As mentioned above, DGAT2 activity is entirely ‘overt’, i.e. it is accessible to cytosolic substrates. This agrees with its membrane topology in the ERM [60] and its detection on the cytosolic LDs and mitochondria-associated microsomes [61]. It accounts for approximately 30% of overt DGAT activity [63], and less than 15% of overall cellular DGAT activity [63,87]. And yet, inhibition of such a small fraction of cellular DGAT activity has an almost total inhibitory effect on the de novo synthesis of TAG (defined as the de novo incorporation of the glyceroyl moiety into TAG) [63]. By contrast, inhibition of DGAT2 does not affect the incorporation of exogenously supplied oleate into TAG (which can occur independently of any net synthesis of glyceride due to hydrolysis–re-esterification cycling between TAG and partial glycerides) [63].

Specific inhibition of DGAT1 results in a totally different pattern of loss of incorporation of glycerol and preformed fatty acids into TAG. There is a strictly proportional loss of labelling of both the glyceride and acyl parts of the TAG molecule [63]. Therefore there is an extreme specialization of the two DGATs. DGAT2 is specialized for the incorporation of glycerol 3-phosphate, but not of exogenous preformed fatty acid into TAG. These observations were corroborated by the observations of [87] which showed, using stable isotopes, that DGAT2 inhibition results in the loss of incorporation of glycerol, but not of oleate, into TAG, both in hepatocytes and in vivo. By contrast, DGAT1 appeared to be specialized for incorporation of oleate, but not glycerol, into TAG [87].

These observations raise questions as to (i) the identity of the fatty acid substrates for DGAT2 (since it does not use preformed exogenously supplied fatty acid), and (ii) how the glyceroyl moiety newly incorporated into DAG is brought together with long-chain fatty acids into the same TAG molecule. The possibility emerged that if DGAT2 does not utilize preformed exogenous fatty acids it may be specialized for the utilization of de-novo-synthesized fatty acids that arise endogenously. This was found to be the case [63]. Down-regulation of the relatively low DGAT2 activity [by a selective inhibitor or by siRNA (small interfering RNA)-mediated knockdown] in HepG2 cells had the same disproportionately large (near total) inhibition of the incorporation of acetate-derived fatty acids into TAG. Therefore inhibition of DGAT2 affected glycerol and acetate incorporation into TAG in parallel, indicating that DGAT2 utilizes nascent diglycerides (newly formed and containing de-novo-synthesized fatty acids) and de-novo-synthesized long-chain acyl-CoA as substrates [63]. (‘Nascent diglycerides’ refers to those DAG molecules that arise from de novo incorporation of the glyceroyl moiety, i.e. not those arising from the hydrolysis of TAG.) By contrast, loss of DGAT1 inhibited glycerol and oleate incorporation equally and stoichiometrically (at a 1:3 ratio), suggesting that when DGAT1 activity is inhibited, the loss of any acyl chain from a TAG molecule, due to lipolysis, results in the loss of the entire glyceride entity from the TAG fraction [63].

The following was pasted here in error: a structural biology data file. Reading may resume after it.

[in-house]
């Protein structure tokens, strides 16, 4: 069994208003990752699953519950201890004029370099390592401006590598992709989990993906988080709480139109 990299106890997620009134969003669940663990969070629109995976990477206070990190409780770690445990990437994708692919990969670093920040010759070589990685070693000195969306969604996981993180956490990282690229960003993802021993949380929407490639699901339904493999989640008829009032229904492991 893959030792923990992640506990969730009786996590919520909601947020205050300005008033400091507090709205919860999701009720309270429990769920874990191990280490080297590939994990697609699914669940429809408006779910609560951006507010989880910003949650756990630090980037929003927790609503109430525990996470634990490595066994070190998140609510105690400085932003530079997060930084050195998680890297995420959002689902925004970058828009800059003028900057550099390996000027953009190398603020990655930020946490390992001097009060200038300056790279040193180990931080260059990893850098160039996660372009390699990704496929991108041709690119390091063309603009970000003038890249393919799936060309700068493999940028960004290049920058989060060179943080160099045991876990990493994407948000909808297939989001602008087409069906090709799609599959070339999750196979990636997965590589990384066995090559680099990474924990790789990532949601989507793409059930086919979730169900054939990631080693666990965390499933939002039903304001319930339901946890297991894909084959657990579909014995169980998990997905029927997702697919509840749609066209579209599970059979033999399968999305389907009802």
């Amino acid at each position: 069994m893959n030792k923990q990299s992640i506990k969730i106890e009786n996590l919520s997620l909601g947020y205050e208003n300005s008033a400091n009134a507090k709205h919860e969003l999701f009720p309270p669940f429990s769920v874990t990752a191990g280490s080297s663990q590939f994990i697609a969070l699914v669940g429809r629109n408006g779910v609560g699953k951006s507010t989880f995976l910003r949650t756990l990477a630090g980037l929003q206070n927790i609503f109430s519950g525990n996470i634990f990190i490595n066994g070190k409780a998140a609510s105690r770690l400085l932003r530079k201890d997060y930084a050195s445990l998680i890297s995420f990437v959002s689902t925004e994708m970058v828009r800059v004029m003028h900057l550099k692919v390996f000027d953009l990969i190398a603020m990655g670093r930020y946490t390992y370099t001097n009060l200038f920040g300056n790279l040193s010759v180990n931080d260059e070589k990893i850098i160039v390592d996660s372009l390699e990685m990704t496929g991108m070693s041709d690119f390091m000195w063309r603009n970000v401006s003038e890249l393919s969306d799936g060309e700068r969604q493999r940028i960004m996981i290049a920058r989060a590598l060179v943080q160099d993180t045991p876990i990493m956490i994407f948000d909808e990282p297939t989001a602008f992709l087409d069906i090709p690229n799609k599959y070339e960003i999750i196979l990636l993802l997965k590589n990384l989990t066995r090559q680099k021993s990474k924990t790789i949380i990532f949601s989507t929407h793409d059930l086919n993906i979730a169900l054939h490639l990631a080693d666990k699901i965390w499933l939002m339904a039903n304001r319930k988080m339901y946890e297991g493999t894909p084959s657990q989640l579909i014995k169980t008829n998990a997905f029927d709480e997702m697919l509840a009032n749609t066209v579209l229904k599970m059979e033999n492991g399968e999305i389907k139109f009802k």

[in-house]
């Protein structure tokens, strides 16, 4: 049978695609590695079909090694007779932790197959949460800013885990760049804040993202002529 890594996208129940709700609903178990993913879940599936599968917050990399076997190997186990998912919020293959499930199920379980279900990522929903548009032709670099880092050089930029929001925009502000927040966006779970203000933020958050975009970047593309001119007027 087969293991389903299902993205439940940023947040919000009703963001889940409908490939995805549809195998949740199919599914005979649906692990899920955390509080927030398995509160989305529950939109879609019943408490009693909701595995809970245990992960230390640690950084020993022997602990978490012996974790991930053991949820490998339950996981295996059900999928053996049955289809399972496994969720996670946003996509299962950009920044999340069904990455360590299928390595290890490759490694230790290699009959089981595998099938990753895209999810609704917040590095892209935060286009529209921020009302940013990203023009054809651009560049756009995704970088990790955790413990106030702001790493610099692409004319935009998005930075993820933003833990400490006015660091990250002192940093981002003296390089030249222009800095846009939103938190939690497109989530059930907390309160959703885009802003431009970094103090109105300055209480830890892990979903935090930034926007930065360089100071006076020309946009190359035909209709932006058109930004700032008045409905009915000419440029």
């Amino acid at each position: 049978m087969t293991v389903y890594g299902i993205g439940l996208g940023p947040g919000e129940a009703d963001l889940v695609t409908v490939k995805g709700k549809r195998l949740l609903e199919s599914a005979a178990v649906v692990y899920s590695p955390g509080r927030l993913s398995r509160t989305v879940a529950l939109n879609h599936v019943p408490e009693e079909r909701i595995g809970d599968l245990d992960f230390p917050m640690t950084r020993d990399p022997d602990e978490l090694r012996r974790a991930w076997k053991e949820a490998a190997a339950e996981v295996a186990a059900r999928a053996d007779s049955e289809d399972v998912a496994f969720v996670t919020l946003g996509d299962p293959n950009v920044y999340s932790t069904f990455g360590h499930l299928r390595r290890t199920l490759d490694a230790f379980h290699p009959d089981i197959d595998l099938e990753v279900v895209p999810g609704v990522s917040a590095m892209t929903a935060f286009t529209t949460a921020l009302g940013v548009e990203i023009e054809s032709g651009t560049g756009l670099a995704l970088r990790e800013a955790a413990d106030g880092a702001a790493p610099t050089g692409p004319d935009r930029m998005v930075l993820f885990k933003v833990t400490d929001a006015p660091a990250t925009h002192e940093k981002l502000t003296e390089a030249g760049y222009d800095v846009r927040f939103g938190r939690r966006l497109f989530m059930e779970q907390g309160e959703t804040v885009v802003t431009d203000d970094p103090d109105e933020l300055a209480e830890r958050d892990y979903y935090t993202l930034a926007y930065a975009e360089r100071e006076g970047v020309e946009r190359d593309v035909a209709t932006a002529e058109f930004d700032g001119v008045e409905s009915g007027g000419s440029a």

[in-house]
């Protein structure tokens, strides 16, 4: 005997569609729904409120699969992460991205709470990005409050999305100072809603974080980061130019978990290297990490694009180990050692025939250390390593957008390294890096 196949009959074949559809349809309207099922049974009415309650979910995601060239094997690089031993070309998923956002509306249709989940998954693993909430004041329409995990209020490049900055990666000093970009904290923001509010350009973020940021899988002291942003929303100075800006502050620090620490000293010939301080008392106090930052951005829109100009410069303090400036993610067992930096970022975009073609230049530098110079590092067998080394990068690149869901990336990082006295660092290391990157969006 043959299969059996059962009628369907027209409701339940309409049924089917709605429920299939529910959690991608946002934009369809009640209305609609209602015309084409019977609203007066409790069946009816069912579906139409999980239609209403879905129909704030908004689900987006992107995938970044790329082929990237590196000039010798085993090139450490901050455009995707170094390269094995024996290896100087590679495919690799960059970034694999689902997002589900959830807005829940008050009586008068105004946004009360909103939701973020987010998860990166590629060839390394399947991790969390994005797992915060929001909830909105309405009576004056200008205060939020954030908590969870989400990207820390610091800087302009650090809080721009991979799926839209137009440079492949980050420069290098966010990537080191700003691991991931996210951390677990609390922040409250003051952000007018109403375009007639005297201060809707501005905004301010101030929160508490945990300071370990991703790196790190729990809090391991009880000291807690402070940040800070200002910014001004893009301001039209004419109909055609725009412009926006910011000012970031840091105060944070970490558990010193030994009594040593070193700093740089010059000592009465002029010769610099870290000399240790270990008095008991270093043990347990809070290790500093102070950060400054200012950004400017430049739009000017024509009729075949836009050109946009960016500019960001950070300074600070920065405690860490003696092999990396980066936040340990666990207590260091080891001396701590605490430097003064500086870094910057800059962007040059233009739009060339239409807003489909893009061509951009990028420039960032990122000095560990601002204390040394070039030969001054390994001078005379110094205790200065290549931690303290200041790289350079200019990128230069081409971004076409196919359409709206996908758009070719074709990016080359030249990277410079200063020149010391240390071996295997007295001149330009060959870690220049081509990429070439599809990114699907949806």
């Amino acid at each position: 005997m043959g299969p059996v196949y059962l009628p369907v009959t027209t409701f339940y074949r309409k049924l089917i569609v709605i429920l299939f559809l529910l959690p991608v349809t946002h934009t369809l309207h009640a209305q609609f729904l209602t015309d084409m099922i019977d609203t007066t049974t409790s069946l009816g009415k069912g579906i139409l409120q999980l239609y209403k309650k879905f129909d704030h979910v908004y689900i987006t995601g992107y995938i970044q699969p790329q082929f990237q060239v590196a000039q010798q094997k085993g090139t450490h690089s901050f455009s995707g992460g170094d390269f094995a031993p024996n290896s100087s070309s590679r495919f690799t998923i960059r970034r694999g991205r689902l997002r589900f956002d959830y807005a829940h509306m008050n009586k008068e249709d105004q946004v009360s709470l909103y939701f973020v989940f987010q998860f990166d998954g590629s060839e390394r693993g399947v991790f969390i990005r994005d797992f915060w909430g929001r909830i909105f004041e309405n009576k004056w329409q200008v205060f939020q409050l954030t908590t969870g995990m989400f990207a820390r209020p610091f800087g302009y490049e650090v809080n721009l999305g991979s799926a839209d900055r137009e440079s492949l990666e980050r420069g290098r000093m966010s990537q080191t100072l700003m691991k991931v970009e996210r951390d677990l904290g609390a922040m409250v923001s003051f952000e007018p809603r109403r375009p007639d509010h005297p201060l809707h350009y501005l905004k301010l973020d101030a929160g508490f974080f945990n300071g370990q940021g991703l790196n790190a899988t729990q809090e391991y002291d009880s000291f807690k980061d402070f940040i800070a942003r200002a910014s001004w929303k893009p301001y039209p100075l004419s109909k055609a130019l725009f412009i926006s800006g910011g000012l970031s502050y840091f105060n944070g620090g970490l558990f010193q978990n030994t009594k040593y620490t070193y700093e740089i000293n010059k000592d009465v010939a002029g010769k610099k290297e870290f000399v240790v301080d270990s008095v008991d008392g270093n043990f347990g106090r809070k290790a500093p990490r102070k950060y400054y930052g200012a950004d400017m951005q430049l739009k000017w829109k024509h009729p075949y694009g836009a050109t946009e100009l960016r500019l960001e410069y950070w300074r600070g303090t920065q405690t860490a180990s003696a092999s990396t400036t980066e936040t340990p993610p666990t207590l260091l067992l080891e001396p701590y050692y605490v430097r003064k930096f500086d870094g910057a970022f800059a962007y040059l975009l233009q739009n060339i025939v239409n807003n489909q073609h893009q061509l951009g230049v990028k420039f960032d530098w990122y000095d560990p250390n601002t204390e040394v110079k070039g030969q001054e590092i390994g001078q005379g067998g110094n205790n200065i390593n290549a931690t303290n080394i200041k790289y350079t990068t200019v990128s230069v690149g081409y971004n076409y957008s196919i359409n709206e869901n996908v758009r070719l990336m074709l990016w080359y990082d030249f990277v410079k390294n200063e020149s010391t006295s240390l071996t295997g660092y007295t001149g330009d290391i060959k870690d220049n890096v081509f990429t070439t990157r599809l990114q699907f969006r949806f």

The parallel effects on (i) glycerol and acetate incorporation by DGAT2 inhibition, and (ii) on glycerol and oleate incorporation by DGAT1 inhibition indicate that the product of DGAT2 generates (after lipolysis) the DAG substrate for DGAT1, i.e. that DGAT2 acts upstream of DGAT1 (Figure 1) [63].


There are very important implications of the observations described above, namely (i) that DGAT1 and DGAT2 act in series rather than in parallel in hepatocytes; (ii) that DGAT2 is primarily responsible for the initial synthesis of TAG, and thus acts upstream of DGAT1; and (iii) that DGAT1 functions primarily to retain acyl groups and the glyceride moiety within the TAG fraction, by catalysing the re-esterification of DAG and MAG formed after lipase-mediated hydrolysis of TAG. The rapid TAG–partial glyceride cycling that occurs in hepatocytes [33,34], a process during which 70% of TAG becomes racemized [35], results in the TAG secreted in VLDL having a different stereo-isomeric composition of acyl chains than of that in cytosolic LDs [35]. The action of DGAT2 upstream of DGAT1, indicates that it has access to pools of de-novo-synthesized diglyceride and fatty acids that are not available to DGAT1. This explains the apparently paradoxical and long-standing observations that VLDL–TAG formation is strictly linked to the rate of de novo fatty acid synthesis in the liver [7678]. Such a rate-limiting role of DGAT2 would not have been discerned from the modest contribution that de-novo-synthesized fatty acids make towards secreted TAG under normal carbohydrate diets [83]. Thus although in both humans and animal models fed a normal carbohydrate diet the absolute contribution of de-novo-synthesized fatty acids to VLDL–TAG is very low (~5%) [83,88], inhibition of fatty acid synthesis results in an almost complete cessation of TAG synthesis and VLDL–TAG secretion [7678]. Similarly, inhibition of SCD1 or disruption of its gene have an almost complete inhibitory effect on hepatic TAG synthesis in vivo [89] which cannot be rescued by dietary triolein feeding [89], suggesting that the DGAT enzyme that utilizes de-novo-synthesized fatty acids exerts a rate-limiting effect on overall TAG synthesis and secretion. This is in agreement with the rate-limiting role predicted from the upstream function of DGAT2 suggested in [63] (Figure 1).